Nuh Yuck, Nuh Yuck

In 1976, Saul Steinberg drew a cover for The New Yorker called "View of the World from 9th Avenue"—it's routinely cited as one of the most famous magazine covers of all time. The drawing expresses the New York City world view as extending to the Hudson River with some detail, across which is a unarticulated strip called "Jersey." After that, the drawing portrays an empty space of bumps and rocks and a few small labels for Chicago, Nebraska, and Los Angeles, then a strip for the Pacific Ocean. Beyond that, tiny bumps representing Japan, China, and Russia.

Being a product of the American west, when I first saw that cover I was a little offended that "my" world was barely represented (and that some "out west" labels were deliberately incorrect.) But I also realized that my own view of the world was skewed in reverse: the U.S. west was the center of the universe, and things faded in importance as one considered points east, dissolving into a sickly smog of unimportant "easterliness" right around, oh, say the crest of the Rocky Mountains. At the far edge of the United States, there were perhaps a few darker smudges of smog representing places like Chicago, Cleveland, Boston, and (yep) New York City. For me, "back East" in general (and New York City in particular) is largely a fictional locale which plays host to one-hour police dramas, a handful of movies, and which occasionally emits self-possessed, rather rude people who are best left to their own devices.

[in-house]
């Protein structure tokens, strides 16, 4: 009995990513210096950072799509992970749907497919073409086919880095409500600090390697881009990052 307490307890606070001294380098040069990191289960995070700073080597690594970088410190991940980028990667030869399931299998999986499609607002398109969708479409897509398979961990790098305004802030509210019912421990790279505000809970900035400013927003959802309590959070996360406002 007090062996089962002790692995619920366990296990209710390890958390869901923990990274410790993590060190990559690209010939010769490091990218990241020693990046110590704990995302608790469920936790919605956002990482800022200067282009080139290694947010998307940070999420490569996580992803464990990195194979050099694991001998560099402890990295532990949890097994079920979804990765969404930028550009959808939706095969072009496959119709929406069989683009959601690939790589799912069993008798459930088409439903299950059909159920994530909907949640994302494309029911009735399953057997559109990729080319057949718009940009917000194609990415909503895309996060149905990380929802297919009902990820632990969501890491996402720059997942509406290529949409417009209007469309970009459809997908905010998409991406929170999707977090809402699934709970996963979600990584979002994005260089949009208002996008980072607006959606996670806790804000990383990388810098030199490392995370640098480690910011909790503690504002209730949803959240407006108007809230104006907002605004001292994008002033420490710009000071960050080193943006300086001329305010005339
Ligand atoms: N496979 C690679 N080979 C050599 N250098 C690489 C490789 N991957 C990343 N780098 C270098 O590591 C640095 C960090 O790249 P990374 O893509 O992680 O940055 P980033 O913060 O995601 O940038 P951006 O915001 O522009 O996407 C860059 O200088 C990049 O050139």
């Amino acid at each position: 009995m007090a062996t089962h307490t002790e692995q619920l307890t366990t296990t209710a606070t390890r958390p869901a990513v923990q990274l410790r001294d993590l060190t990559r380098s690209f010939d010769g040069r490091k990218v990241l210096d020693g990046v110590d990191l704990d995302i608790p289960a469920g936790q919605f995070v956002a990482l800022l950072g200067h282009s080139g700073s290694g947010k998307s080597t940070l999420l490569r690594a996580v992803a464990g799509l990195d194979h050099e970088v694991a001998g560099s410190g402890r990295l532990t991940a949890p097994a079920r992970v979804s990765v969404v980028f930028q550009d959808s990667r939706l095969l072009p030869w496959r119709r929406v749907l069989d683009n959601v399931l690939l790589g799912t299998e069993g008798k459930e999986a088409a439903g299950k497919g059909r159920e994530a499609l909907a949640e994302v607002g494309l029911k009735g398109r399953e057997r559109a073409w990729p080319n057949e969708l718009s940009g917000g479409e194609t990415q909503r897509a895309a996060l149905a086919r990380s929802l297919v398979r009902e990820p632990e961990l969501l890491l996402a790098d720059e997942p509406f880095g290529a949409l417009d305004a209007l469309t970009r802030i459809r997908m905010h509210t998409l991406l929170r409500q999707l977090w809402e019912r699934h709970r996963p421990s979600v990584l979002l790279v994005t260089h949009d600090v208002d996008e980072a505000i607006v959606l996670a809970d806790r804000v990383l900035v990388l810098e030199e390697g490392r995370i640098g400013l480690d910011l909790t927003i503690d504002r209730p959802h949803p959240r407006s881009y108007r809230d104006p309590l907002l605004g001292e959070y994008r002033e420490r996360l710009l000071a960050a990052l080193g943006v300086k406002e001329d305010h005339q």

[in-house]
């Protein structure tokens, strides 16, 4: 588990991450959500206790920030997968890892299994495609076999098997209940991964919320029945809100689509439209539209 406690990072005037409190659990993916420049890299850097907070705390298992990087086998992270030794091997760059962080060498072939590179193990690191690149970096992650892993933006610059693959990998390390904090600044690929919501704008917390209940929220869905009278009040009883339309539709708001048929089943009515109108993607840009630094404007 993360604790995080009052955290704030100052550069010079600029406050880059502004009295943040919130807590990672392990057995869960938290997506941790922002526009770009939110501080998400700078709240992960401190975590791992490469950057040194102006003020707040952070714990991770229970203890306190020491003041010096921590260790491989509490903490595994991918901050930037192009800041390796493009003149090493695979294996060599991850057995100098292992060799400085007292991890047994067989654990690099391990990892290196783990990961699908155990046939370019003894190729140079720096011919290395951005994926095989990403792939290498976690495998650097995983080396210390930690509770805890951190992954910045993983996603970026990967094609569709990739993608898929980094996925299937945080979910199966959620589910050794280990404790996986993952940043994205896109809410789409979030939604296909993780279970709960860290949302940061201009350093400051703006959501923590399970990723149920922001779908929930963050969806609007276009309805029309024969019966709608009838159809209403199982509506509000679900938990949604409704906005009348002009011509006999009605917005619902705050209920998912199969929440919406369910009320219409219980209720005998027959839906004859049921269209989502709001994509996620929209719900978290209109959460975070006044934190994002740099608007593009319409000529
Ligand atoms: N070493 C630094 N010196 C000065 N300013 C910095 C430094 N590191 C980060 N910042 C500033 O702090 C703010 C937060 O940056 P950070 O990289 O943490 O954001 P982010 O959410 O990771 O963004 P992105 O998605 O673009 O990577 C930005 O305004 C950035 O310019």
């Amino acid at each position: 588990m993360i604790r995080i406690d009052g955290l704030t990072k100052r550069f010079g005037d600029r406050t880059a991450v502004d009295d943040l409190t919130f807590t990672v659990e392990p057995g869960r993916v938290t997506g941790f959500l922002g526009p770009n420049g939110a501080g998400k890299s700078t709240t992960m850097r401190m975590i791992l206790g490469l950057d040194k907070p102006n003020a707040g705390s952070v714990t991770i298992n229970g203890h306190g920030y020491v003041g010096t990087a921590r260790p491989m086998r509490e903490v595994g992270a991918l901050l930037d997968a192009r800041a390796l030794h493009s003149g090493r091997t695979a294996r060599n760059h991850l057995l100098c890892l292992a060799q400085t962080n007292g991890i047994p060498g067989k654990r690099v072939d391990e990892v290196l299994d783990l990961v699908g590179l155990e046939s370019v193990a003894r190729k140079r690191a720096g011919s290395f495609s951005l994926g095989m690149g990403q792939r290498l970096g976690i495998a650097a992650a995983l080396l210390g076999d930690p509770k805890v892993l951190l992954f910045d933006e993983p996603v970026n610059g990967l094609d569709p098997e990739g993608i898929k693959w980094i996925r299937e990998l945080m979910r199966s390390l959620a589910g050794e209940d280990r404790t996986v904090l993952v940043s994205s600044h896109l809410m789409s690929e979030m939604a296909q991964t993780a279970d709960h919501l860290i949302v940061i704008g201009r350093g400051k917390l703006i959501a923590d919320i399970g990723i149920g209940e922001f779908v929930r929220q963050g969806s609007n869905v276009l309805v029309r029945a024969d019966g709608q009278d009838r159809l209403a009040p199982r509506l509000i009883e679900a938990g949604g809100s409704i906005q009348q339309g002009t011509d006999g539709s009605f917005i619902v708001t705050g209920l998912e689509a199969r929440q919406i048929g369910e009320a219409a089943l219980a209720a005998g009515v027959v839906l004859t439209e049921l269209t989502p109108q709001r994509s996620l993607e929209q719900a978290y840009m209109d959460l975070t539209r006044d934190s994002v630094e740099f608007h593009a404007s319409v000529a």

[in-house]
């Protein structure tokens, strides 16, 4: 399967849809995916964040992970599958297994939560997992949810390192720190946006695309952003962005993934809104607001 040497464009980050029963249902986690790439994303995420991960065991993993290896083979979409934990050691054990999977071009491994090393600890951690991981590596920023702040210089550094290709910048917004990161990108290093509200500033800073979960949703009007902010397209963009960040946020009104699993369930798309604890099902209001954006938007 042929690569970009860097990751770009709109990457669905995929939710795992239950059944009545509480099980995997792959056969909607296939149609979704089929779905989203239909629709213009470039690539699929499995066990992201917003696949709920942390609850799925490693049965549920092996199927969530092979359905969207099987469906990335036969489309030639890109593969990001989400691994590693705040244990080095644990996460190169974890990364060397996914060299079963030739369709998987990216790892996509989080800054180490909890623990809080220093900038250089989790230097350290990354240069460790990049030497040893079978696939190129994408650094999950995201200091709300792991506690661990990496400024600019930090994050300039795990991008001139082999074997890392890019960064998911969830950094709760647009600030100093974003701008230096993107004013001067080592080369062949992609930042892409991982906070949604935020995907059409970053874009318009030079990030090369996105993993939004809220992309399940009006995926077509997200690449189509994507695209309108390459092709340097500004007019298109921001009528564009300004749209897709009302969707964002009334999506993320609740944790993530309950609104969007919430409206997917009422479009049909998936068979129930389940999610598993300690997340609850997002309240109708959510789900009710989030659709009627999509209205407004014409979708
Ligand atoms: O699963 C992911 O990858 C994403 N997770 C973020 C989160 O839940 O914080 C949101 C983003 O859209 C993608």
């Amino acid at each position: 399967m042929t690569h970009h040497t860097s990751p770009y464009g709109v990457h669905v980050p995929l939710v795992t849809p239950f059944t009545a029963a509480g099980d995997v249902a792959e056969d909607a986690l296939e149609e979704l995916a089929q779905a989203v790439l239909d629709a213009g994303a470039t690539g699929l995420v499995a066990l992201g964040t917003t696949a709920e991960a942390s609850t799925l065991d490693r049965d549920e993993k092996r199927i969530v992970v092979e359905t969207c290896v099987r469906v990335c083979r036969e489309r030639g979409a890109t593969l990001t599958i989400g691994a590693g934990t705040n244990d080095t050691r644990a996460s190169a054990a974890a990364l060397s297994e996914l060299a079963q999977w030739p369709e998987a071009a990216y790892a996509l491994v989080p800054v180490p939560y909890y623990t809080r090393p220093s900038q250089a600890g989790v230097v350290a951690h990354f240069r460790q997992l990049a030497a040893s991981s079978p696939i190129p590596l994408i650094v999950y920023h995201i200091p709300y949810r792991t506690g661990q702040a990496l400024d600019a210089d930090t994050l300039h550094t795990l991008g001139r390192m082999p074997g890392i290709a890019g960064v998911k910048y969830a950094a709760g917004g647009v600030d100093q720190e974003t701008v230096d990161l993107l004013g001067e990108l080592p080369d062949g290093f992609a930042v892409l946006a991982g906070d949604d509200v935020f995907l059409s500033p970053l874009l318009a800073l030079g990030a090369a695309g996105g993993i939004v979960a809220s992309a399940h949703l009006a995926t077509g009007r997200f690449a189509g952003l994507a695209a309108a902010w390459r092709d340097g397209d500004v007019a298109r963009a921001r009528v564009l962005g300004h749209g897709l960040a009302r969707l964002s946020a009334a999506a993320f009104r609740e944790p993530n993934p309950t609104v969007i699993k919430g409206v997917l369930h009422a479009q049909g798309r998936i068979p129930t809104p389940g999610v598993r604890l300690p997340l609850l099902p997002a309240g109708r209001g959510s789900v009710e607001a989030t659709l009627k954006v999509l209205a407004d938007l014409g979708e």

I think my reaction to Steiberg's drawing is common—after all, most people live in universes centered on themselves, and most people don't live in New York City. But New York has a certain cultural mythology associated with it as being a sophisticated, ever-changing, never-sleeping hub of civilization. Perhaps because I've never set foot in New York City (and I have no plans to do so, either, thank you!) I've never been able to muster up the fawning fascination so many people express for the place. I just nod politely and feel vaguely insulted whenever New York's virtues—high-brow or otherwise—are extolled. Each time the city is held out as a mecca of refinement, enlightenment, and humanity, I'm left to feeling vaguely insulted that I had the naiveté to feel my life was reasonably complete without being a bona fide wannabe New Yorker. How provincial! New York City seems to say when it catches a glance of me through its proxies. If it weren't so ignorant, why, that lifestyle of yours could almost be quaint!